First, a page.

MDVan HollenD+26.8OpenD+22.64.3
NVCortez MastoD+0.1SisolakD+1.00.8

*Special election

“Open” indicates that the incumbent senator or governor is not running for reelection. Some numbers may not add up due to rounding. The forecast margin is based on FiveThirtyEight’s “Deluxe” model as of 4:30 p.m. Eastern time on Oct. 11.

Includes only races where both a Democrat and Republican are running, and excludes races with a major independent candidate projected to win at least 10 percent. Because of a special election, Oklahoma has two Senate elections, so we compared each to the state’s single governor’s race.

Now, Vermonters wouldn’t be completely alone in sizably splitting votes in their Senate and governor races. Next door, New Hampshire looks very likely to reelect Republican Gov. Chris Sununu while also probably reelecting Democratic Sen. Maggie Hassan. In Kansas, Democratic Gov. Laura Kelly is locked in a tight reelection battle in what is otherwise a red state, but Republican Sen. Jerry Moran should handily win reelection. (These states are notable in that the incumbents are of different parties — more on that later.) But we expect to see a single-digit difference between the Senate and governor races in most states. In some cases, that might even mean nearly zero variation, as our projected vote margin for Nevada shows both Democratic incumbents running in essentially dead heats.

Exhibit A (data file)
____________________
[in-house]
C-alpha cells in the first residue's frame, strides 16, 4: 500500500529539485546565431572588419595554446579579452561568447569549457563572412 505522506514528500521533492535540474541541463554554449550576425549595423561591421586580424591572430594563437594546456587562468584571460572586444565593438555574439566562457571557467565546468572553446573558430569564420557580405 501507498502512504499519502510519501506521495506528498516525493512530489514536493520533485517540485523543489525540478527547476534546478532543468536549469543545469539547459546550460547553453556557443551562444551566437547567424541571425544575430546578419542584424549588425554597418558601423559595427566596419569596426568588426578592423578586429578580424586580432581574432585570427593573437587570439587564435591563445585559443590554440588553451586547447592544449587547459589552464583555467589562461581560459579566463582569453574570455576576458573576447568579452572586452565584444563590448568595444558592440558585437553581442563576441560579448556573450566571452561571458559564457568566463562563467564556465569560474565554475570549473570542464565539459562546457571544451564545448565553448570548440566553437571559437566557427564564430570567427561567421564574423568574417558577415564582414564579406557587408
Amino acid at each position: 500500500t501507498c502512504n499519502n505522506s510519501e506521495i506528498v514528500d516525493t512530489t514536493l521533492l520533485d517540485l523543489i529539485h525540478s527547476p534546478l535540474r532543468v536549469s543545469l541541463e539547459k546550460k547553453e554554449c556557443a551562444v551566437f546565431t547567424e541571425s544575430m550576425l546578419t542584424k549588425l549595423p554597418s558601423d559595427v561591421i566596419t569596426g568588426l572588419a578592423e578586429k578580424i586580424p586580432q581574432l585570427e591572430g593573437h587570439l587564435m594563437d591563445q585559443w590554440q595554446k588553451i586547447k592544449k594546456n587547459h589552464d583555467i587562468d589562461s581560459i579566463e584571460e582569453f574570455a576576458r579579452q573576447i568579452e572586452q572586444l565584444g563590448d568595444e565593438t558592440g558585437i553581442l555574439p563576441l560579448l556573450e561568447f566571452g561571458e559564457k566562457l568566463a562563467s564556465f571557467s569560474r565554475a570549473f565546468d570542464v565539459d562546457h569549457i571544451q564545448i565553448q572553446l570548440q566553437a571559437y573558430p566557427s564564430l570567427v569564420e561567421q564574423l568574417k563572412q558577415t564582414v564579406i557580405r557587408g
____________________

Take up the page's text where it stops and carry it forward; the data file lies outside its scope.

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Overall, should the 2022 results in these states mirror our projected vote margins — and they largely did in 2018 — this midterm will likely feature the smallest median gap between concurrent Senate and gubernatorial races in midterms dating back to 1990.3 The 2022 estimated median would be even lower than the 2018 median, which had already set a modern record with a median difference of about 10 points. The overall decline in split-ticket voting isn’t limited to only Senate and governor races, either: In 2020, most Senate and House races didn’t differ markedly from the presidential vote in their state or district.